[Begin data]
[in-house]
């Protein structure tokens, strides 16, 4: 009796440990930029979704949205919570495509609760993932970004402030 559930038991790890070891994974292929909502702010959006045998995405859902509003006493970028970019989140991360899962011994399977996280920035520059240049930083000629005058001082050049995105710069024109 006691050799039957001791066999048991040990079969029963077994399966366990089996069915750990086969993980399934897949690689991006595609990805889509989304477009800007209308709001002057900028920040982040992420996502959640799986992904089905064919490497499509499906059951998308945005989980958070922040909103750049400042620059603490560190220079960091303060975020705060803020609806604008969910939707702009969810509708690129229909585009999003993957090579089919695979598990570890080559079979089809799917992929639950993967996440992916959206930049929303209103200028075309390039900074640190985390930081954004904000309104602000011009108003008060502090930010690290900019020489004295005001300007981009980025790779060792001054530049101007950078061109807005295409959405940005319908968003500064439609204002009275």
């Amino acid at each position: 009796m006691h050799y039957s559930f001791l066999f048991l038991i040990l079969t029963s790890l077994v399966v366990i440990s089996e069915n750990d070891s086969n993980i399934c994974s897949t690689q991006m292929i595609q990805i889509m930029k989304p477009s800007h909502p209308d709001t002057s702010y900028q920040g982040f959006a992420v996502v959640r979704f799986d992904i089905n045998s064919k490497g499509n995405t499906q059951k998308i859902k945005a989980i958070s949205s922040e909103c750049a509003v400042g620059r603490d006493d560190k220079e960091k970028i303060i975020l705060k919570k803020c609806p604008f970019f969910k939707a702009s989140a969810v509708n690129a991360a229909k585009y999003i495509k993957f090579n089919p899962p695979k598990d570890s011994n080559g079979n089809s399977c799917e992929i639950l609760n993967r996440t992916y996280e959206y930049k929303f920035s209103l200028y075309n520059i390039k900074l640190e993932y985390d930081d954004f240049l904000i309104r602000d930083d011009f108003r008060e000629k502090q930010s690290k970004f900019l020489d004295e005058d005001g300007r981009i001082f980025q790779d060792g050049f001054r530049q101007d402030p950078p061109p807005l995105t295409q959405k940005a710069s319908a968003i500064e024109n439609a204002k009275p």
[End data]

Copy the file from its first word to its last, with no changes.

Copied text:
[in-house]
């Protein structure tokens, strides 16, 4: 009796440990930029979704949205919570495509609760993932970004402030 559930038991790890070891994974292929909502702010959006045998995405859902509003006493970028970019989140991360899962011994399977996280920035520059240049930083000629005058001082050049995105710069024109 006691050799039957001791066999048991040990079969029963077994399966366990089996069915750990086969993980399934897949690689991006595609990805889509989304477009800007209308709001002057900028920040982040992420996502959640799986992904089905064919490497499509499906059951998308945005989980958070922040909103750049400042620059603490560190220079960091303060975020705060803020609806604008969910939707702009969810509708690129229909585009999003993957090579089919695979598990570890080559079979089809799917992929639950993967996440992916959206930049929303209103200028075309390039900074640190985390930081954004904000309104602000011009108003008060502090930010690290900019020489004295005001300007981009980025790779060792001054530049101007950078061109807005295409959405940005319908968003500064439609204002009275």
């Amino acid at each position: 009796m006691h050799y039957s559930f001791l066999f048991l038991i040990l079969t029963s790890l077994v399966v366990i440990s089996e069915n750990d070891s086969n993980i399934c994974s897949t690689q991006m292929i595609q990805i889509m930029k989304p477009s800007h909502p209308d709001t002057s702010y900028q920040g982040f959006a992420v996502v959640r979704f799986d992904i089905n045998s064919k490497g499509n995405t499906q059951k998308i859902k945005a989980i958070s949205s922040e909103c750049a509003v400042g620059r603490d006493d560190k220079e960091k970028i303060i975020l705060k919570k803020c609806p604008f970019f969910k939707a702009s989140a969810v509708n690129a991360a229909k585009y999003i495509k993957f090579n089919p899962p695979k598990d570890s011994n080559g079979n089809s399977c799917e992929i639950l609760n993967r996440t992916y996280e959206y930049k929303f920035s209103l200028y075309n520059i390039k900074l640190e993932y985390d930081d954004f240049l904000i309104r602000d930083d011009f108003r008060e000629k502090q930010s690290k970004f900019l020489d004295e005058d005001g300007r981009i001082f980025q790779d060792g050049f001054r530049q101007d402030p950078p061109p807005l995105t295409q959405k940005a710069s319908a968003i500064e024109n439609a204002k009275p």